Krogel: Raw bullying video provocative

The YouTube video showing a bus monitor being tormented by middle school boys has been an invaluable instrument for anti-bullying campaigns.

  • Jul. 13, 2012 8:00 p.m.

The recent YouTube video showing 68-year-old bus monitor Karen Klein being verbally tormented by a group of middle school boys has been an invaluable instrument in creating support for anti-bullying campaigns.

While wristbands, posters and pink T-shirt days have all helped to raise awareness towards anti-bullying, the video’s raw nature seems to have had an unparalleled effect.

As four 13-year-old boys shout appalling insults and profanities at Klein, she remains silent and indicates her internal distress only by her tears.

The juxtaposition of the boys’ cutting words and Klein’s gentle disposition has brought the 10-minute video to nearly two million YouTube hits by now and has raised over $650,000 for Klein through the initiative of Max Sidorov, who started the online fundraising campaign.

The public’s generosity in response to the video is refreshing and remarkable and will be more than enough to pay for Klein’s proposed vacation and retirement.

But before we over-romanticize human nature and pat each other on the back for our goodwill, it’s worth looking at the response the four boys have received since the video went viral.

On just one of the four boys’ cell phones, there have been over 1,000 missed calls and over 1,000 text messages containing death threats.

On the YouTube video, various online news articles and the fundraising page for Klein, the comments posted by users have a strange semblance of the harsh comments that Klein herself received.

On one hand, it is natural and right to feel outraged in response to the boys’ cruelty.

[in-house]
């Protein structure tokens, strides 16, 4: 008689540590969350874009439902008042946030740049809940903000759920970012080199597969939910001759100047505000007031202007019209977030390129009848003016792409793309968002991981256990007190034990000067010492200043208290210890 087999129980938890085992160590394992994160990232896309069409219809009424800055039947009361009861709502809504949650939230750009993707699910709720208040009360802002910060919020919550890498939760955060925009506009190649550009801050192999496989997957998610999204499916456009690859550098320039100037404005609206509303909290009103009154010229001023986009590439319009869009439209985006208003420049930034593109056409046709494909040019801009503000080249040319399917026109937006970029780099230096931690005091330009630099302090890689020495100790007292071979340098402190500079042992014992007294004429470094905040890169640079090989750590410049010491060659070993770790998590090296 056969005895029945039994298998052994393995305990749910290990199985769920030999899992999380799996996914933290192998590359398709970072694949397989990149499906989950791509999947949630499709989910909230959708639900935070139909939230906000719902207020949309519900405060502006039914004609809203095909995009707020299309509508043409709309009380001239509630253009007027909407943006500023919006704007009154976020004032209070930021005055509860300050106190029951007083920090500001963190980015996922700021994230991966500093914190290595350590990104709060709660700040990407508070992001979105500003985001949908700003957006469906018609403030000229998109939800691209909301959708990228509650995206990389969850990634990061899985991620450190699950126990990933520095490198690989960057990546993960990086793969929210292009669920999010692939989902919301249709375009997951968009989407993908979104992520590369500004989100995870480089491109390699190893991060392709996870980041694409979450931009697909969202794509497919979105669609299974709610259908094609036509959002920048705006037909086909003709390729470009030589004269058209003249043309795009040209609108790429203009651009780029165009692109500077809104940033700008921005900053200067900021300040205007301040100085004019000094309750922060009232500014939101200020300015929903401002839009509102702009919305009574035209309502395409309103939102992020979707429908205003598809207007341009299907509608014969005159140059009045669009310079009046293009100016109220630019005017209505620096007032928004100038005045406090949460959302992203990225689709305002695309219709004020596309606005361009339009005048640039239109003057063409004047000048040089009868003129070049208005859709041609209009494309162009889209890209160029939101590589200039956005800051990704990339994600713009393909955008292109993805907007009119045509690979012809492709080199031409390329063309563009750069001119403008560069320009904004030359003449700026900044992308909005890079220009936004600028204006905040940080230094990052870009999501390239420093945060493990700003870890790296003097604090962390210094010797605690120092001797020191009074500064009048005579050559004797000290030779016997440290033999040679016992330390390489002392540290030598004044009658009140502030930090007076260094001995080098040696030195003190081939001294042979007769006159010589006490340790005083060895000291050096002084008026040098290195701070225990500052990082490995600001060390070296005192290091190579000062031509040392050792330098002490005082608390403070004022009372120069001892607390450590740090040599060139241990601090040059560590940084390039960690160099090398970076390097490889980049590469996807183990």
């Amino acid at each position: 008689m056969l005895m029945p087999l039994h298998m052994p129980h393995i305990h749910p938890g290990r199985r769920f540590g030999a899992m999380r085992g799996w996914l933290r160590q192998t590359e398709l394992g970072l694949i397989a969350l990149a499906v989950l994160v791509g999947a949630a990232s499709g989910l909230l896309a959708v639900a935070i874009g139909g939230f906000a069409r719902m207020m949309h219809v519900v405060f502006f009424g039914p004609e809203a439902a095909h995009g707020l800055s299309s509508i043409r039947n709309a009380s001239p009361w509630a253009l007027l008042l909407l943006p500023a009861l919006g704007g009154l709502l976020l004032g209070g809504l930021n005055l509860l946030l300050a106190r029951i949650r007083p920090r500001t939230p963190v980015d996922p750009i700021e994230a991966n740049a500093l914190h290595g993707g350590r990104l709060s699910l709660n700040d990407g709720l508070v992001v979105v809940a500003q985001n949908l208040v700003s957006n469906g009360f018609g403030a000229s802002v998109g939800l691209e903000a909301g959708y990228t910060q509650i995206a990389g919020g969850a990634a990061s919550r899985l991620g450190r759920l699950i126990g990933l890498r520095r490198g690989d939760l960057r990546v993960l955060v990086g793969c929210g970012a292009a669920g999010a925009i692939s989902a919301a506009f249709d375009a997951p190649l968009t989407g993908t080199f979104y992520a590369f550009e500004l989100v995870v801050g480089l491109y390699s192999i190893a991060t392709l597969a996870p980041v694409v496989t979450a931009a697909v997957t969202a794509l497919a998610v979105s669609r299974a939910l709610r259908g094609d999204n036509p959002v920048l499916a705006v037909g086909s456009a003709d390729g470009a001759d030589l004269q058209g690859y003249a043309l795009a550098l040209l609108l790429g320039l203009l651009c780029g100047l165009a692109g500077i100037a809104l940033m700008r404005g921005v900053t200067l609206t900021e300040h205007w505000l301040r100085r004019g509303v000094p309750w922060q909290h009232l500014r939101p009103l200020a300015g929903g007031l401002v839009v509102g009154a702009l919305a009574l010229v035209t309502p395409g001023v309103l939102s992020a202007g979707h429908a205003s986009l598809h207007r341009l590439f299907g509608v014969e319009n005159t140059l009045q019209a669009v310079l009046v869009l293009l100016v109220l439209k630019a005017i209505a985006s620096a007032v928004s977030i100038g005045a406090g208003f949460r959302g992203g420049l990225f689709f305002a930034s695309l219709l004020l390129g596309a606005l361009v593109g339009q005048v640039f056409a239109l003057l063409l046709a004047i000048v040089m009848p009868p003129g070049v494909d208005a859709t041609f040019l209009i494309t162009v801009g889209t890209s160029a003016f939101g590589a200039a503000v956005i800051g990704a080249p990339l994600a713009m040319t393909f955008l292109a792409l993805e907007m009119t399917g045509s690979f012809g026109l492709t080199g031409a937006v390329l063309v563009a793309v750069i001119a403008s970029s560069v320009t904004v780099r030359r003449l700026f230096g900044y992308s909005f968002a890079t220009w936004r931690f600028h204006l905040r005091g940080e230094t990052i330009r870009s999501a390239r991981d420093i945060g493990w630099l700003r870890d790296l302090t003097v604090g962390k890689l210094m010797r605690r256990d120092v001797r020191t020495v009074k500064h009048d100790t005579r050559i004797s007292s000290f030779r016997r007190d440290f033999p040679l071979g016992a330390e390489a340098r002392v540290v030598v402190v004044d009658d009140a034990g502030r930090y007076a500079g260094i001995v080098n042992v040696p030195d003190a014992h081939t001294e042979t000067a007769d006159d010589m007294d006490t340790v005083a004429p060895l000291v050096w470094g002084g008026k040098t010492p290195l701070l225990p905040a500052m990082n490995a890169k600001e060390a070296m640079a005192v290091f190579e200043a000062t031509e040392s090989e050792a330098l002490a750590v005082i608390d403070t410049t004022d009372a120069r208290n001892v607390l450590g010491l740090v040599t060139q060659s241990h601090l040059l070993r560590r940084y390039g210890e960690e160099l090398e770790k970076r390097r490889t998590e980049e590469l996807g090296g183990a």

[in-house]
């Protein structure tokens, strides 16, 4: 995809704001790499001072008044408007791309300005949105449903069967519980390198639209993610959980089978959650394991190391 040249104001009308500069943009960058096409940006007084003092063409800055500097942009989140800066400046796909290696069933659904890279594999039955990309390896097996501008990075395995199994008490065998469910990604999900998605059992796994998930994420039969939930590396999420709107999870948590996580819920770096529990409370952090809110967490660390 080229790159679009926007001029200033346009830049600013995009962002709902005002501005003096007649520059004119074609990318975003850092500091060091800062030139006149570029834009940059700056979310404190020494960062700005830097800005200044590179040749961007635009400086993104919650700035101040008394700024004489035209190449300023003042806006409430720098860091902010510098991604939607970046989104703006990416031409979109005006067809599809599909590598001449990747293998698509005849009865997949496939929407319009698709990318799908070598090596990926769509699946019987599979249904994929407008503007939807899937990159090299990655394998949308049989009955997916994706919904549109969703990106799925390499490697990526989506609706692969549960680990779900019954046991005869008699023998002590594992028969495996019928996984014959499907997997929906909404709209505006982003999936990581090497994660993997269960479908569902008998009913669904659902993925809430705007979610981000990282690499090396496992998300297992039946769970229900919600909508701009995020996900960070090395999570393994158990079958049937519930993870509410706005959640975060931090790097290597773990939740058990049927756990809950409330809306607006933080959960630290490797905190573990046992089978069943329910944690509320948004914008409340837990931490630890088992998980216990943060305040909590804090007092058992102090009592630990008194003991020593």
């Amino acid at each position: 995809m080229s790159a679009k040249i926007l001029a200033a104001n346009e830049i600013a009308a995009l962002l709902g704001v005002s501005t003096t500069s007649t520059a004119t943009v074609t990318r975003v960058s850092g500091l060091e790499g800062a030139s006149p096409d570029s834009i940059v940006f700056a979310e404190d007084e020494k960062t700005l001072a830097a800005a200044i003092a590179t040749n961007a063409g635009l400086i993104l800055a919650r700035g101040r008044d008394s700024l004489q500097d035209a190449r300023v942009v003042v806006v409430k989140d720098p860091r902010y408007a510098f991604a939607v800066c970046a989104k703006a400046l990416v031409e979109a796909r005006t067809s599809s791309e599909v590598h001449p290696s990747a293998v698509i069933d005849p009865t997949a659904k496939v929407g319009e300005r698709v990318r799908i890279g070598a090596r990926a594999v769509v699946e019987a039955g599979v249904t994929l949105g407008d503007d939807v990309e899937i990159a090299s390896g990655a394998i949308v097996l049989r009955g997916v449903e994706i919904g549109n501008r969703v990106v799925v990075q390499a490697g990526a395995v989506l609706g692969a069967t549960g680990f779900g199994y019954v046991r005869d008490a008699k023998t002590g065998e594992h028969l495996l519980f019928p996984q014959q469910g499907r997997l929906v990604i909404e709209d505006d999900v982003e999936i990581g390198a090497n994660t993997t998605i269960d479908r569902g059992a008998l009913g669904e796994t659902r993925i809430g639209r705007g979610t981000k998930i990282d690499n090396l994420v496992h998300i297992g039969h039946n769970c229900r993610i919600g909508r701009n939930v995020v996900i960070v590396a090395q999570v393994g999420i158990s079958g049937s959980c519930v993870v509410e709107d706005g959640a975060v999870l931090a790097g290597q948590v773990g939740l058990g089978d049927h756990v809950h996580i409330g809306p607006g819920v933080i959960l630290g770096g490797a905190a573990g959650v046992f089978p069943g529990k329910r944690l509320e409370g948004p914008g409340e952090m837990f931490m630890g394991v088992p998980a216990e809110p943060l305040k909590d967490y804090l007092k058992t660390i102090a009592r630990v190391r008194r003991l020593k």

But ironically, those who are using death threats, profanity and hatred to speak out against the boys’ actions demonstrate the same maliciousness that they are simultaneously trying to condemn.

After first hearing of the incident, my reaction was the same.

I thought that it would be just for the boys to receive admonishment of their actions through words that were equally harsh as their own.

But then I read Klein’s response, in which she said she was ready to forgive the boys and I realized that I was searching for second-hand revenge rather than justice. I was wanting to fight bullying by being a bully myself.

The boys involved in the incident are not the only ones who can learn from it; this holds a lesson for all of us.

Wearing a pink T-shirt on our national anti-bullying day is a great and easy way to fight the unkindness. But it doesn’t stop there.

If we were to take as strong a stand against bullying as we believe we should, incidents like the one involving Klein wouldn’t progress to 10-minute YouTube videos, because someone would step in before then to stop it.

The video of Klein and these four Grade 7 boys contains a rawness that is often difficult to communicate through standard anti-bullying campaigns and pep rallies and it has the power to produce an incredible effect on us.

Let’s make sure that this impact is not forgotten and incites us to stand up against bullying rather than join in with it.

Kelowna Capital News